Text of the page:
The First New South

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The First New South
Southern Agriculture and Industry
Southern Agriculture after the Civil War
• South primarily agricultural in late-19th century
– Still dependent on one-crop, cash-crop agriculture
• Labor system had changed dramatically though
– Planters wanted a return to gang labor
– freemen wanted family farms
• Post-war Southern Agriculture characterized by:
– tenantry and debt peonage
– reliance on a few cash crops rather than on a
diversified agricultural system;
– increasing absentee ownership of valuable farmlands
Tenantry
• Different forms of Tenantry:
– Renters—pay cash or a part of their crop as rent
• Renters owned their crop—use part of it to pay rent
– Sharecroppers—received a share of crop as their pay
• Laws bound tenants to land/controlled labor
– Contract-enforcement statutes
– Emigrant agent laws
– Vagrancy laws
Crop-lien
• Farmers bought supplies on credit, backed by a
guarantee to the merchant of a share of their crop
(or a "lien") when it was harvested
– Debt peonage system develops
• Tied tenant to a landowner until debt paid off
• Debt-peonage also caused small farmers who
owned land to lose it as merchants seized it for
payment of unpaid liens
– 1880—1/3 of Southern farmers were tenents
– 1890—½ of Southern farmers were tenents
• ½ of whom were white
– 1900—70% of Southern farmers were tenants
Farmer’s Alliance
• Started in Texas in 1877 by Charles Macune
– 1886, 100,000+ Texas farmers had joined
• Set up cooperatives:
– Buying cooperatives
– Selling cooperatives
• Alliance established banks, stores, processing
plants, grain elevators
• Attempted to est. a Texas Exchange
• Centerpiece of program was sub-treasury plan
– Government warehouses for farmers to store crops
– Government loans to farmers while crops were stored
Cleburne Demands, 1886
• Regulation of RR rates
• Heavy taxation of land owned by
speculators
• Federal regulation of banks and currency
• Take U.S. off the gold standard
Populism
• Alliances from across nation form a political
wing in 1890s—The People’s Party
– 1890 election, Populists elect 2 governors, 38 U.S.
Congressmen, and win control of 12 state legislatures
• Bourbons feared the rise of the Populists
– Feared the uniting of farmers racial lines
• White Populists were NOT racial liberals
– But did believe black and white farmers had similar
economic interests
– “You are kept apart that you may be separately fleeced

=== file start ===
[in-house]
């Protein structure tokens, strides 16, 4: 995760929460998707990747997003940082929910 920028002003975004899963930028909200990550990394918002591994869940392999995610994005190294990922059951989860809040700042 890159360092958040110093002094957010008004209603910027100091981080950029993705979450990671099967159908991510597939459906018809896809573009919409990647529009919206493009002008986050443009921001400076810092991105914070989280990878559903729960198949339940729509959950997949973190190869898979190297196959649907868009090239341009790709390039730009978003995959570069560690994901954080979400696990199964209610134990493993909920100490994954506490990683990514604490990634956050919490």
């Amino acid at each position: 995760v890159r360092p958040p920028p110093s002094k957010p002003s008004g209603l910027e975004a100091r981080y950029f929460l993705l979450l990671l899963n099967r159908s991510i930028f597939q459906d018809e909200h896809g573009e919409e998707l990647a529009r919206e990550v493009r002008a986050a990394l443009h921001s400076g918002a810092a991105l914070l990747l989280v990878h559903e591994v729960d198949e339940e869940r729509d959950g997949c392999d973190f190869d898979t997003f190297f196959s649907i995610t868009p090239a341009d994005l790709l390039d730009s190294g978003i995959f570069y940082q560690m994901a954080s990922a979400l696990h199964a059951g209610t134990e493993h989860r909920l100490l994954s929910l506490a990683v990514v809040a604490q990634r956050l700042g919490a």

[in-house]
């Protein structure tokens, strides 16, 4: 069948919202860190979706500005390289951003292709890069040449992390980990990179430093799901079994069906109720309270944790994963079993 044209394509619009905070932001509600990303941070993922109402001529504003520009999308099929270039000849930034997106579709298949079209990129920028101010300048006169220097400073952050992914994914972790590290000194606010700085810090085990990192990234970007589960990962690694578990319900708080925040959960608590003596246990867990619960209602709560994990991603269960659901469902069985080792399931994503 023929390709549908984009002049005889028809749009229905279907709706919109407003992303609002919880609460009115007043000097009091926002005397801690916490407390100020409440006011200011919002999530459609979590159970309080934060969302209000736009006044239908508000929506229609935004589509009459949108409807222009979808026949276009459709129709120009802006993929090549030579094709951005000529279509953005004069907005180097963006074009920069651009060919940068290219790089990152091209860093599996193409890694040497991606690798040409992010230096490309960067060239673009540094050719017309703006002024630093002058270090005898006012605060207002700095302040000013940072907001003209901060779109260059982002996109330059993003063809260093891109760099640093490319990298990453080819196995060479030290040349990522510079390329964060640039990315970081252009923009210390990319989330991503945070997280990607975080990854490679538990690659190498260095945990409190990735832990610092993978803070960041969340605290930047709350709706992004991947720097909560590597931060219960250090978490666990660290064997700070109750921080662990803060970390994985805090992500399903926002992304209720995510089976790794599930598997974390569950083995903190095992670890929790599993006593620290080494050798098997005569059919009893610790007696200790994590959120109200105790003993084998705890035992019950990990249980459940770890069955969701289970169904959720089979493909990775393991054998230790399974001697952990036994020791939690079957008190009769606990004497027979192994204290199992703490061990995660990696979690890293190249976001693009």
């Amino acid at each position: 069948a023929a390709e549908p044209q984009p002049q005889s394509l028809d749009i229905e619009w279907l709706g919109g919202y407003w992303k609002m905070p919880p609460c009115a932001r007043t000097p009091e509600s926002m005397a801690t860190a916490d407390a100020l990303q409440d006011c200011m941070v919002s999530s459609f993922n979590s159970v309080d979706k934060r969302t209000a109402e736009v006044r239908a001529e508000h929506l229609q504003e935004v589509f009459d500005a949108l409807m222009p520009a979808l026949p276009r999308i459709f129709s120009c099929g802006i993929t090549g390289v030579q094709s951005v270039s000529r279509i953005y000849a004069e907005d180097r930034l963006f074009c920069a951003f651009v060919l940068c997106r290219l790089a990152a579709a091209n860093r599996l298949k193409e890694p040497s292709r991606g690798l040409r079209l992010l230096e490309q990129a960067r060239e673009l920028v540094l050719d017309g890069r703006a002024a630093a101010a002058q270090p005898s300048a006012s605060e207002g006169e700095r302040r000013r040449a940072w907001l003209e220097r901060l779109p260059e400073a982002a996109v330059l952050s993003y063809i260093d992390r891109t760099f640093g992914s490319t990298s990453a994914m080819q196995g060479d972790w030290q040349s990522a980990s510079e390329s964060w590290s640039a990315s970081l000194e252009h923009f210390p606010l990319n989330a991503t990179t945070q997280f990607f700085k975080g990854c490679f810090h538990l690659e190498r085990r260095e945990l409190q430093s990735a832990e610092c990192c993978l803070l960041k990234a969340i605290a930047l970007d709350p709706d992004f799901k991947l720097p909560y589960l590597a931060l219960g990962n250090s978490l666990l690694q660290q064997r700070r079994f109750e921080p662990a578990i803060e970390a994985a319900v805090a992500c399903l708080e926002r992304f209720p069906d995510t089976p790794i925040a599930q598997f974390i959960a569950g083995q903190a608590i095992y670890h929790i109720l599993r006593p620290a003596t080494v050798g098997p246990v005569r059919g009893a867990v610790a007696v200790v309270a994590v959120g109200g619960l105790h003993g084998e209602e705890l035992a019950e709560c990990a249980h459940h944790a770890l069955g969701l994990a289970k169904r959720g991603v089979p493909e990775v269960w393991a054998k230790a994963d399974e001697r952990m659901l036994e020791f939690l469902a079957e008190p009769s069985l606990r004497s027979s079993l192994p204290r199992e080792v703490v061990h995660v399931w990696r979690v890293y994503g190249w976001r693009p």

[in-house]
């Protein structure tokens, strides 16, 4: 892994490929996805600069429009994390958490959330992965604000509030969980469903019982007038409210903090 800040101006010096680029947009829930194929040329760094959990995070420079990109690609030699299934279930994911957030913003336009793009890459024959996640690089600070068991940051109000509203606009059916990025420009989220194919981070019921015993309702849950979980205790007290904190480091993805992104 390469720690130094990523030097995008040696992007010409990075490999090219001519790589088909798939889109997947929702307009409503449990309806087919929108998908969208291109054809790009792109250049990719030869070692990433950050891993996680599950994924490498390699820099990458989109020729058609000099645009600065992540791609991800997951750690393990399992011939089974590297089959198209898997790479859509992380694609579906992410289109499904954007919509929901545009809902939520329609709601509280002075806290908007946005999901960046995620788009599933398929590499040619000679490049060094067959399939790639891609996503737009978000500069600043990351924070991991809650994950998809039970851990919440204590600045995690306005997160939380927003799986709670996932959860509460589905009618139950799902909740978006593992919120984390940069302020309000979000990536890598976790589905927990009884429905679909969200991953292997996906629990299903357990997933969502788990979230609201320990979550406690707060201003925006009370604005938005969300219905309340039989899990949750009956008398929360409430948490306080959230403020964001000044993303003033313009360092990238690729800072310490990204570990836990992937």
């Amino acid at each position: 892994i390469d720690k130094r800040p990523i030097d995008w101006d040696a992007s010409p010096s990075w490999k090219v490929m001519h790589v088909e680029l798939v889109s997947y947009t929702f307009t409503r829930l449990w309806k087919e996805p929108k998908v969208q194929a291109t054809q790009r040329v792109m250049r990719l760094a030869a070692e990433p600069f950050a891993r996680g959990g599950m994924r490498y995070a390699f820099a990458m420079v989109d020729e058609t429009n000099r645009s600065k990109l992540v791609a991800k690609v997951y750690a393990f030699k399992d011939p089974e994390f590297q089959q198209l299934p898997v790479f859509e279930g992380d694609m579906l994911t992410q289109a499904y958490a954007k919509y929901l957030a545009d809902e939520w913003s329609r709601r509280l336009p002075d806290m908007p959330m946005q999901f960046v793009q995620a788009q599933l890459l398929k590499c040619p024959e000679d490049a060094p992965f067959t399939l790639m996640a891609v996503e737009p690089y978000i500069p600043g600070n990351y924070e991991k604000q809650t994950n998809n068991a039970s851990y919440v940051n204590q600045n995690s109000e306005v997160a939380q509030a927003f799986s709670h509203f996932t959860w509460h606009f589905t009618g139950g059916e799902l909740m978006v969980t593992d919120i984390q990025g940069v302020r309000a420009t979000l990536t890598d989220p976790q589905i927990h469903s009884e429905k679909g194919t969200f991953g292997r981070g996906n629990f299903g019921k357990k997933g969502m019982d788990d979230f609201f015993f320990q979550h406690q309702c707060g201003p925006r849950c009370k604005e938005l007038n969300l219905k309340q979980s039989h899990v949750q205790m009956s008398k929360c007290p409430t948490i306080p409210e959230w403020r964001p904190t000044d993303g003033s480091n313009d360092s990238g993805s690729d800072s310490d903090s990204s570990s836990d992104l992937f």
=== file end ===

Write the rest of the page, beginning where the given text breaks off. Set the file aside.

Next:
from your earnings”—Tom Watson
Omaha Convention, 1892
• Omaha Platform called for:
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–
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subtreasury plan
abolition of national banks
end of absentee ownership of land
direct election of U.S. Senators
Government regulation (or ownership) of railroads,
telephones, and telegraphs
– Postal savings banks
– Graduated income tax
– Inflation of the currency
• 1896, the Populists fuse with the Democratic
Party in support of William J. Bryan, and lose
The “New South Creed”
• Henry Grady, editor of the Atlanta Constitution
espoused a "New South creed":
– Industrialize the South
– Diversify agriculture
– "out-Yankee the Yankees."
• “New South Creed” did not fit with “Lost Cause”
– Question of whether it was better for the South to look
forward or backward?
– Many southern leaders tried to do a little of both
Industrialization in the New South
• Southern industries expanded after
Reconstruction
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–
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Textiles
Tobacco
Timber
Iron and Steel
• 1890, Southern steel industry produced 20% of
nation’s supply
– Railroads
• Between 1880-90, RR miles more than doubled in
the South
Southern Industry
• Despite progress, Southern industry was never
even remotely comparable to the North
• South still had a colonial economy by 1900
– Developed mainly raw materials, not finished products
– Raw material economy paid low wages
– Even where southern factories produces something—
like textiles—they usually did so in an unfinished
state—had to be sent elsewhere to be finished
– Much of the capital had come from the North, and
profits left the South
Southern Industrial Labor
• High % of Southern factory workers were women.
– Southern factories also hired entire families
• Life in mill towns was rigidly controlled
– Hours were long and wages were low
– attempts at protest/union organization were suppressed
– Company stores sold goods at inflated prices
• Blacks excluded from many factory positions
– Hired only for the least desirable, lowest-paid positions.
• Convict-lease system
• Child Labor
Child textile workers, Bibb Mill No. 1. Macon, Ga.
Lewis Hine Photo, The History Place website
Girl in a Newberry, S.C. mill
Lewis Hine photo from The History Place website
Interior of the Laurel (Miss.) Mills, 1939
Library of Congress Photo
Company houses near cotton mill. Gadsden, Alabama
Library of Congress Photo
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